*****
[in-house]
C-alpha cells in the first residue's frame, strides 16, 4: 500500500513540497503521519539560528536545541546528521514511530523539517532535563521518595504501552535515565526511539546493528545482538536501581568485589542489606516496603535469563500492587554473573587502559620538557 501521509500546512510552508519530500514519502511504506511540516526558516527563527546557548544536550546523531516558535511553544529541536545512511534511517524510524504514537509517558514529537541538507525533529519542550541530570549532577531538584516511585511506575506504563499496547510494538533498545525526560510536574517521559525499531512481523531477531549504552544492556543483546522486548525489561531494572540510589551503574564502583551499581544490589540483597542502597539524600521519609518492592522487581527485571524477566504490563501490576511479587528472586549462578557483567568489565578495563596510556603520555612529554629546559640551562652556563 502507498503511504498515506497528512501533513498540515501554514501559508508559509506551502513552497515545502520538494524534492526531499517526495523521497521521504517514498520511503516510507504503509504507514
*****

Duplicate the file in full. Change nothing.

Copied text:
[in-house]
C-alpha cells in the first residue's frame, strides 16, 4: 500500500513540497503521519539560528536545541546528521514511530523539517532535563521518595504501552535515565526511539546493528545482538536501581568485589542489606516496603535469563500492587554473573587502559620538557 501521509500546512510552508519530500514519502511504506511540516526558516527563527546557548544536550546523531516558535511553544529541536545512511534511517524510524504514537509517558514529537541538507525533529519542550541530570549532577531538584516511585511506575506504563499496547510494538533498545525526560510536574517521559525499531512481523531477531549504552544492556543483546522486548525489561531494572540510589551503574564502583551499581544490589540483597542502597539524600521519609518492592522487581527485571524477566504490563501490576511479587528472586549462578557483567568489565578495563596510556603520555612529554629546559640551562652556563 502507498503511504498515506497528512501533513498540515501554514501559508508559509506551502513552497515545502520538494524534492526531499517526495523521497521521504517514498520511503516510507504503509504507514